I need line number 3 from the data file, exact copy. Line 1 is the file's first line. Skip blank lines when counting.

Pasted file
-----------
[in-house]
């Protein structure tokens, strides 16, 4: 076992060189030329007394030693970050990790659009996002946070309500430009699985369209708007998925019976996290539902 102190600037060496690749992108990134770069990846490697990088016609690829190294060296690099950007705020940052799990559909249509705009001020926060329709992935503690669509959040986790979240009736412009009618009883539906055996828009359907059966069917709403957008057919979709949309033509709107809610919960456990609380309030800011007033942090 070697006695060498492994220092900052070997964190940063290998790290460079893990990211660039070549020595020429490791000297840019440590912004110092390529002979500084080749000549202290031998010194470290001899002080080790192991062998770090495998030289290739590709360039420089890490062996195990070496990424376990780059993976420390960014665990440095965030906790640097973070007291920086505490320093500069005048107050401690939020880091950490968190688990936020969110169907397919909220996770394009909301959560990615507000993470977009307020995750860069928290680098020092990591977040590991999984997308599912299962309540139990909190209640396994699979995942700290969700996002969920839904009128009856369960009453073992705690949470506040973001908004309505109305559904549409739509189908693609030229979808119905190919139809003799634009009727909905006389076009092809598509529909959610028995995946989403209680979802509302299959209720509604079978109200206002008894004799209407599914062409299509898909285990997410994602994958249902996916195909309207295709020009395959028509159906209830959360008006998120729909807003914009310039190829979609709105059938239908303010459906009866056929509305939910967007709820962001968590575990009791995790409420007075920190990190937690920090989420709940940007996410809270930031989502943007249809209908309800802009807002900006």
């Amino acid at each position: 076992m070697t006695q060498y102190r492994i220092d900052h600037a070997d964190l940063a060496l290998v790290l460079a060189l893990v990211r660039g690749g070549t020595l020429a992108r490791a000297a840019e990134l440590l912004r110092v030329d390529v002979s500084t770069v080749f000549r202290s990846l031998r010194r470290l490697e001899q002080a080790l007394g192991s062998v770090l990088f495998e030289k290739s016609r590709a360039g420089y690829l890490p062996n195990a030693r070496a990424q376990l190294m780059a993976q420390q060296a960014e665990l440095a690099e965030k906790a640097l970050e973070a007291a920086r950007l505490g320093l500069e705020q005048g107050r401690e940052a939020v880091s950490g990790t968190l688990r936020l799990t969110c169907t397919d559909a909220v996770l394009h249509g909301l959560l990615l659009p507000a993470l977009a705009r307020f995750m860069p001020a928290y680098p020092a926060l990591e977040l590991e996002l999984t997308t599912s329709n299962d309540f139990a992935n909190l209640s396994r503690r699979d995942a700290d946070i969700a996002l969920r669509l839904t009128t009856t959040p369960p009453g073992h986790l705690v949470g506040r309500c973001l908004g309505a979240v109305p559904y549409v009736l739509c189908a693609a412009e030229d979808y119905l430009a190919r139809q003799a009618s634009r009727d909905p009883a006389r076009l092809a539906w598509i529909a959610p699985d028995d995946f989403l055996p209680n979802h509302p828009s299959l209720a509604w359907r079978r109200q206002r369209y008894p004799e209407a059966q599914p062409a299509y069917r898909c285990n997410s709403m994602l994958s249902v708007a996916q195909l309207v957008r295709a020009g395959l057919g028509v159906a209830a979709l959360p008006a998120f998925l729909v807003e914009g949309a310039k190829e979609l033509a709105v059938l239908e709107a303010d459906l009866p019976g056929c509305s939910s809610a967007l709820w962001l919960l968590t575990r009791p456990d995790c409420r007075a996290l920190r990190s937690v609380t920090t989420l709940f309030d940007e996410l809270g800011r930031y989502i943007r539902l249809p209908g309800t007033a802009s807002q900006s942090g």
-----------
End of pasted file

């Amino acid at each position: 076992m070697t006695q060498y102190r492994i220092d900052h600037a070997d964190l940063a060496l290998v790290l460079a060189l893990v990211r660039g690749g070549t020595l020429a992108r490791a000297a840019e990134l440590l912004r110092v030329d390529v002979s500084t770069v080749f000549r202290s990846l031998r010194r470290l490697e001899q002080a080790l007394g192991s062998v770090l990088f495998e030289k290739s016609r590709a360039g420089y690829l890490p062996n195990a030693r070496a990424q376990l190294m780059a993976q420390q060296a960014e665990l440095a690099e965030k906790a640097l970050e973070a007291a920086r950007l505490g320093l500069e705020q005048g107050r401690e940052a939020v880091s950490g990790t968190l688990r936020l799990t969110c169907t397919d559909a909220v996770l394009h249509g909301l959560l990615l659009p507000a993470l977009a705009r307020f995750m860069p001020a928290y680098p020092a926060l990591e977040l590991e996002l999984t997308t599912s329709n299962d309540f139990a992935n909190l209640s396994r503690r699979d995942a700290d946070i969700a996002l969920r669509l839904t009128t009856t959040p369960p009453g073992h986790l705690v949470g506040r309500c973001l908004g309505a979240v109305p559904y549409v009736l739509c189908a693609a412009e030229d979808y119905l430009a190919r139809q003799a009618s634009r009727d909905p009883a006389r076009l092809a539906w598509i529909a959610p699985d028995d995946f989403l055996p209680n979802h509302p828009s299959l209720a509604w359907r079978r109200q206002r369209y008894p004799e209407a059966q599914p062409a299509y069917r898909c285990n997410s709403m994602l994958s249902v708007a996916q195909l309207v957008r295709a020009g395959l057919g028509v159906a209830a979709l959360p008006a998120f998925l729909v807003e914009g949309a310039k190829e979609l033509a709105v059938l239908e709107a303010d459906l009866p019976g056929c509305s939910s809610a967007l709820w962001l919960l968590t575990r009791p456990d995790c409420r007075a996290l920190r990190s937690v609380t920090t989420l709940f309030d940007e996410l809270g800011r930031y989502i943007r539902l249809p209908g309800t007033a802009s807002q900006s942090g």